Finally, companies such as Loop that combine durability with reuse offer a solution to the packaging waste dilemma by keeping long-lasting packaging in circulation.
According to a 2019 report from the European Climate Foundation, by recirculating existing products and materials, the demand for new materials will decrease, reducing environmental degradation and product-related carbon emissions.
How Will the Circular Economy Help Reduce Greenhouse Gas Emissions?
The same report also notes that in order to meet the carbon reduction targets outlined by the Intergovernmental Panel on Climate Change, we “cannot focus only on…renewables and energy efficiency” but must also ”address how we manufacture and use products, which comprises the remaining half of GHG emissions.”
A recent press release from the World Economic Forum (WEF) summarized it succinctly: If we don’t link the circular economy to climate change, “we’re not just neglecting half of the problem, we’re also neglecting half of the solution.”
New York’s Steps to Advance the Circular Economy
Although the principles of circularity can be applied to an individual’s or organization’s behavior, to fully achieve a circular economy the economic system as a whole must fully adopt these principles.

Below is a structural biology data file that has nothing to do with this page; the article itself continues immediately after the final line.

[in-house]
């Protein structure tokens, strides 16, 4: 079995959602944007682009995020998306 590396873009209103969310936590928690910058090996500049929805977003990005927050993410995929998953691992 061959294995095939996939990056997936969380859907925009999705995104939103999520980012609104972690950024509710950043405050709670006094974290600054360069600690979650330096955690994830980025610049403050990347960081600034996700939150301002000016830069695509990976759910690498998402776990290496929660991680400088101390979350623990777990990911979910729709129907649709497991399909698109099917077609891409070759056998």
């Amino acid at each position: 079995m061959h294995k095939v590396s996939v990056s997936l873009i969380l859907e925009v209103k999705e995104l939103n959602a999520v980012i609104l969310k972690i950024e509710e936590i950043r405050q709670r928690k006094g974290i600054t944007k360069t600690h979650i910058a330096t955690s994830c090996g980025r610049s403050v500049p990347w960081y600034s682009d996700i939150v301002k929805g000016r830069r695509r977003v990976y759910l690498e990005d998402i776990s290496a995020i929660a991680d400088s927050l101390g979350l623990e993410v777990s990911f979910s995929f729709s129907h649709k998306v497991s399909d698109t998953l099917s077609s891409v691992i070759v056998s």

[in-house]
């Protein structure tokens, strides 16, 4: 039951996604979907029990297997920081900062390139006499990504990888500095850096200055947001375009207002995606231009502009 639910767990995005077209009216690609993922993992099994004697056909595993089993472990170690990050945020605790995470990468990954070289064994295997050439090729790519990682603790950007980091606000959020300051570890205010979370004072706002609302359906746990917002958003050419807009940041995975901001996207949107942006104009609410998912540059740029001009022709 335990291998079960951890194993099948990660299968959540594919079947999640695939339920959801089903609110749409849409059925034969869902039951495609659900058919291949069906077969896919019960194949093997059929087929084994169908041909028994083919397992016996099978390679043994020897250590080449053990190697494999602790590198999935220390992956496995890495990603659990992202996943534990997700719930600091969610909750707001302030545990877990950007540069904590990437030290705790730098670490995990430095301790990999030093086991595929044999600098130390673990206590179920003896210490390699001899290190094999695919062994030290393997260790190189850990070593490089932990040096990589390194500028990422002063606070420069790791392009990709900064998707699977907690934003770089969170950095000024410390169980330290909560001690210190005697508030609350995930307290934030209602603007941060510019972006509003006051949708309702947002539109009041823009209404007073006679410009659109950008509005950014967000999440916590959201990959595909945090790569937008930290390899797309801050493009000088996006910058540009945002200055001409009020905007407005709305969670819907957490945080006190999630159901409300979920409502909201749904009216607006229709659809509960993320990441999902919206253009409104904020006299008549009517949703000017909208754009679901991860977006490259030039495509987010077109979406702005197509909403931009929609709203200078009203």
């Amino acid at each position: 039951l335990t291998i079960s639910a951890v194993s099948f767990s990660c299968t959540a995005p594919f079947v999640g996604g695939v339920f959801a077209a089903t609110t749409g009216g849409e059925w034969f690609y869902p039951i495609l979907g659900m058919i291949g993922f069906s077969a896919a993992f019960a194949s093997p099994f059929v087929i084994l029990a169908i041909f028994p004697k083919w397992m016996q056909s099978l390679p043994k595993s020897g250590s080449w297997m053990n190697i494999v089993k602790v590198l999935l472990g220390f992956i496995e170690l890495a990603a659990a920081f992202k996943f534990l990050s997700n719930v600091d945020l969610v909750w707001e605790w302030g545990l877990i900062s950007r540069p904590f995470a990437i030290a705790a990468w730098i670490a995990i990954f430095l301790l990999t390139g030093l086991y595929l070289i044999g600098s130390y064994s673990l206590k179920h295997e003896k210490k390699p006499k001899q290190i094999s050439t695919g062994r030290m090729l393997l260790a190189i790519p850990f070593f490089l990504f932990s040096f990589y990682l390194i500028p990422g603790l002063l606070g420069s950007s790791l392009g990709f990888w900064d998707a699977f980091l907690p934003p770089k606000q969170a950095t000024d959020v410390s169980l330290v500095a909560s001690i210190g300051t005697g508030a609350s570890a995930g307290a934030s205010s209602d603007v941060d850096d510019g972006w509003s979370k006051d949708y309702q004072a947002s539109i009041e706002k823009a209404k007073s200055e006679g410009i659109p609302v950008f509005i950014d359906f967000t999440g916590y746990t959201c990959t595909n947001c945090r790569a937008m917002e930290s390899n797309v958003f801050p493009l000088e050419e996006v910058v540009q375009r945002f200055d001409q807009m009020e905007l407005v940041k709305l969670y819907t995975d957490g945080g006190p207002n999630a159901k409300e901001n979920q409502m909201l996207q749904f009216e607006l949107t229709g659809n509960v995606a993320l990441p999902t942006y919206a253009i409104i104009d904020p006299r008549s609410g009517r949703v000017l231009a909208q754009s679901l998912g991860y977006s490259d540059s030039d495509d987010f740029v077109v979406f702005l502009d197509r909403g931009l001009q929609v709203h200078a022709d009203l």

According to a recent report by Closed Loop Partners — an investment company dedicated to financing innovations required for a circular economy — the four key drivers currently advancing circularity in North America are investment, innovation, policy and partnership. All are important and increasing; we are seeing the private and public sectors collaborating to take advantage of the economic opportunity offered by circularity while executing this environmental imperative.
The New New York Circular City Initiative
Closed Loop Partners, along with several other private and public organizations, have come together to found the New York Circular City Initiative, officially launching this month.
One of several partners participating in the initiative is the NYC Economic Development Corporation (NYCEDC), and Chief Strategy Officer Ana Arino spoke last year of how the NYCEDC is well-positioned to inspire and implement city-wide changes leading to a circular economy through levers such as real estate assets; programs to support circular innovation; its intersectional position between the private and public sectors; and public-facing awareness campaigns.
The vision of the New York Circular City Initiative is “to help create a city where no waste is sent to landfill, environmental pollution is minimized, and thousands of good jobs are created through the intelligent use of products and raw materials.” Through engagement in this collaborative effort, the City is taking an important step toward circularity, that, if scaled, has the potential to make significant and lasting changes in the local economy—and beyond.
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Kirstie Dabbs is pursuing her M.B.A. in Sustainability with focus on Circular Value Chain Management at Bard College. She is currently an analyst-intern at G&A Institute working on GRI Data Partner assignments and G&A research projects. In her role as an Associate Consultant for Red Queen Group in NYC she provides organization analyses and support for not-for-profits undergoing strategic or management transitions.
This article was originally published on the GreenHomeNYC blog on September 28, 2020.